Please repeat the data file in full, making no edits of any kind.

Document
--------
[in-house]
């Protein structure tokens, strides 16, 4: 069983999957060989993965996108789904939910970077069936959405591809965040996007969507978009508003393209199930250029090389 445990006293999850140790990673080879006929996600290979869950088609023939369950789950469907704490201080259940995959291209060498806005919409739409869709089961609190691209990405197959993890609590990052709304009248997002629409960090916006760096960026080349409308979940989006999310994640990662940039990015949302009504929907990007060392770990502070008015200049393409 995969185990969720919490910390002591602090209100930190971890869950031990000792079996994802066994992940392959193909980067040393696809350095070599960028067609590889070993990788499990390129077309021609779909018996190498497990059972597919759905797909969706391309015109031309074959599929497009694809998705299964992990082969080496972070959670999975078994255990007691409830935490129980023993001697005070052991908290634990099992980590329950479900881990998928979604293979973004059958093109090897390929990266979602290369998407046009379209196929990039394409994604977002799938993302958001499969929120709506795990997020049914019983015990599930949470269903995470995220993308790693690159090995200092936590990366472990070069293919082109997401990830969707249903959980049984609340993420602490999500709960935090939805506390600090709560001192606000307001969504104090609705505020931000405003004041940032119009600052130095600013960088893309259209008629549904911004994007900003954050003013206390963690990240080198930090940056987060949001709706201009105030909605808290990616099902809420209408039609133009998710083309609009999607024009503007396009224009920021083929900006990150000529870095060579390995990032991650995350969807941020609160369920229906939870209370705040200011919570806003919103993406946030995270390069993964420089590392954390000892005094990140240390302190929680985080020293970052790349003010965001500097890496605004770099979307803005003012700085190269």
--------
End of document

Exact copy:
[in-house]
């Protein structure tokens, strides 16, 4: 069983999957060989993965996108789904939910970077069936959405591809965040996007969507978009508003393209199930250029090389 445990006293999850140790990673080879006929996600290979869950088609023939369950789950469907704490201080259940995959291209060498806005919409739409869709089961609190691209990405197959993890609590990052709304009248997002629409960090916006760096960026080349409308979940989006999310994640990662940039990015949302009504929907990007060392770990502070008015200049393409 995969185990969720919490910390002591602090209100930190971890869950031990000792079996994802066994992940392959193909980067040393696809350095070599960028067609590889070993990788499990390129077309021609779909018996190498497990059972597919759905797909969706391309015109031309074959599929497009694809998705299964992990082969080496972070959670999975078994255990007691409830935490129980023993001697005070052991908290634990099992980590329950479900881990998928979604293979973004059958093109090897390929990266979602290369998407046009379209196929990039394409994604977002799938993302958001499969929120709506795990997020049914019983015990599930949470269903995470995220993308790693690159090995200092936590990366472990070069293919082109997401990830969707249903959980049984609340993420602490999500709960935090939805506390600090709560001192606000307001969504104090609705505020931000405003004041940032119009600052130095600013960088893309259209008629549904911004994007900003954050003013206390963690990240080198930090940056987060949001709706201009105030909605808290990616099902809420209408039609133009998710083309609009999607024009503007396009224009920021083929900006990150000529870095060579390995990032991650995350969807941020609160369920229906939870209370705040200011919570806003919103993406946030995270390069993964420089590392954390000892005094990140240390302190929680985080020293970052790349003010965001500097890496605004770099979307803005003012700085190269």